On its own merits, Madhouse works as a wandering mystery for much of its 90-minute runtime. After enough evidence mounts up proving Price is the victim, not the killer, Price takes on the role of doddering Sherlock Holmes, a male Ms. Marple. He’s meek and ecstatic that a “nice girl” will be helping him transition to the medium hoped to rejuvenate his career, television! It appears as if Toombs, in a nod to the television show Dark Shadows, will be resurrecting Dr. Death for a weird horror procedural, complete with sexy assistant. (I’d actually have watched that). He’s a stranger in a strange land, a horror icon in a strange decade, and that comes out through the bizarre, almost non-sequiter characteristics of others; a key plot point involves a woman living in Cushing’s basement and raising spiders, while the parents of a murdered girl act more suspiciously and odd than the surrounding suspects. All of this perpetuates an air of unease, bonding you with Toombs as he navigates this strange canvas, and attempts to retain his life.
The actual kills are rather tame, both by the standards of the 1970s and AIP itself. There’s barely any blood shown and all deaths are either off-camera or otherwise obscure. There’s actual little horror in Madhouse, and that will turn off gorehounds. Furthermore, the film overstays its already brief 90-minutes with a repetitive series of characters wandering, stumbling on a dead body, screaming, and starting over. You start to feel like you’ve watched more clips of Price’s other films than the movie he’s actually making for our consumption, although it isn’t surprising considering this is the close of a career for Price and the movie wants to pay tribute however they can.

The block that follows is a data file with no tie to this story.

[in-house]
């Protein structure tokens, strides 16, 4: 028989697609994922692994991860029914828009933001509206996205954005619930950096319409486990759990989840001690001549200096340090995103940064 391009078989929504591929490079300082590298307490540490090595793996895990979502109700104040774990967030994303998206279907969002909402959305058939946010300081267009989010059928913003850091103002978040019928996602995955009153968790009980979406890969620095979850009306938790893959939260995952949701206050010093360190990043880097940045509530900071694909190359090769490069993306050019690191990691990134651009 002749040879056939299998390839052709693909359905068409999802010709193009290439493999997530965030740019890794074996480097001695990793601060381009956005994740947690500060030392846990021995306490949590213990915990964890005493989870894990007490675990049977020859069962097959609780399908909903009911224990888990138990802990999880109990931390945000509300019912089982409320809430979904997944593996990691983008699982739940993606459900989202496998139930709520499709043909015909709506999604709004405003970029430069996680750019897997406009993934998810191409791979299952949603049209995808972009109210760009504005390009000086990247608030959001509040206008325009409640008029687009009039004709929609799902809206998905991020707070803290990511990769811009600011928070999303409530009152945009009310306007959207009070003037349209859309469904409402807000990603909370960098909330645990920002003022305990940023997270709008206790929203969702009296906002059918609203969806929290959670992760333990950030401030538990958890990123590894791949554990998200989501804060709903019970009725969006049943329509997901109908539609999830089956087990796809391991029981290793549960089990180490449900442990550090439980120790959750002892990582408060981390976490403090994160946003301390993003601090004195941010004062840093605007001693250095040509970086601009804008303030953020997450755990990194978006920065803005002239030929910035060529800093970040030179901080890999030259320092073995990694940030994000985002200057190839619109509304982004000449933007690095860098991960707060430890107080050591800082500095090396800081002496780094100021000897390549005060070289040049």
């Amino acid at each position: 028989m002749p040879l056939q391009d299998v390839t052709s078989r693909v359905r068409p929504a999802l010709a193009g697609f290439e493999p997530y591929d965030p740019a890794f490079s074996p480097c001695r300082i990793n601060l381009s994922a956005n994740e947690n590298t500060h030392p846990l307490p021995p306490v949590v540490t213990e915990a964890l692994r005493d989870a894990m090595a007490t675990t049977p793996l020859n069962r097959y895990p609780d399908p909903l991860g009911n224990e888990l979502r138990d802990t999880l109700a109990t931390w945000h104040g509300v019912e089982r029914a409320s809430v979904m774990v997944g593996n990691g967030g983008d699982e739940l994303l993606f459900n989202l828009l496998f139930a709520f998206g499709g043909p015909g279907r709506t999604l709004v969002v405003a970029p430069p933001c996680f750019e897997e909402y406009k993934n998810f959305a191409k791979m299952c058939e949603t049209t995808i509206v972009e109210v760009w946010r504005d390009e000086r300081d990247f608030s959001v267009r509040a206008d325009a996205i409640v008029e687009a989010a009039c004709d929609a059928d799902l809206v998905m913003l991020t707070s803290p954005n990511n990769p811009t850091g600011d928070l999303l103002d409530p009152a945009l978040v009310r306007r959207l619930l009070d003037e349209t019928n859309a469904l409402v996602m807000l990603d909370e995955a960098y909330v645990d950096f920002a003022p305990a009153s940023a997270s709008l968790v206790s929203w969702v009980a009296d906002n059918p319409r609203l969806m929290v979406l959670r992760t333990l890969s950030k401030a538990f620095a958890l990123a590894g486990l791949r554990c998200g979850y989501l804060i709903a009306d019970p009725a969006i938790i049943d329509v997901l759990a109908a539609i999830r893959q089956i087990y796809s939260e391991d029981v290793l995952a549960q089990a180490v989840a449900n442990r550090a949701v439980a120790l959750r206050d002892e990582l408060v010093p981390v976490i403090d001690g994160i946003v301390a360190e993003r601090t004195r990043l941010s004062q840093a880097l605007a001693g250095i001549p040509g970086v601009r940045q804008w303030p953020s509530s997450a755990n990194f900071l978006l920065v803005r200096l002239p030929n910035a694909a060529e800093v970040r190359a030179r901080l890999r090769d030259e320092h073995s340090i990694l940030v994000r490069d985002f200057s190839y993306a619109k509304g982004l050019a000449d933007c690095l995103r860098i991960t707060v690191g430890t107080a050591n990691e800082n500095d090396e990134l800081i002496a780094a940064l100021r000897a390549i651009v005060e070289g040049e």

Price, to his credit, is always solid although his advancing age is evident in his shy and almost tired performance. Peter Cushing is the true standout as Herbert Flay, the Dr. Death screenwriter. Cushing obviously wants to flex his villainous chops, and without spoiling the movie, his final line delivery is perfectly over-the-top. Not to mention, it may be 1974, but I have no doubts Cushing was still lighting his house by candlelight as he does in this film!
Madhouse won’t be the best remembered horror film of all time, but it is a loving send-off to Price from AIP as well as a sly satire of the horror genre he breathed life into. Peter Cushing steals the show! Kino’s new Blu-ray transfer of this comes out July 21st, so if you haven’t watched it previously, give their disc a gander.
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Kristen Lopez View All
A freelance film critic whose work fuels the Rotten Tomatoes meter. I've been published on The Hollywood Reporter, Remezcla, and The Daily Beast. I've been featured in the L.A. Times. I currently run two podcasts, Citizen Dame and Ticklish Business.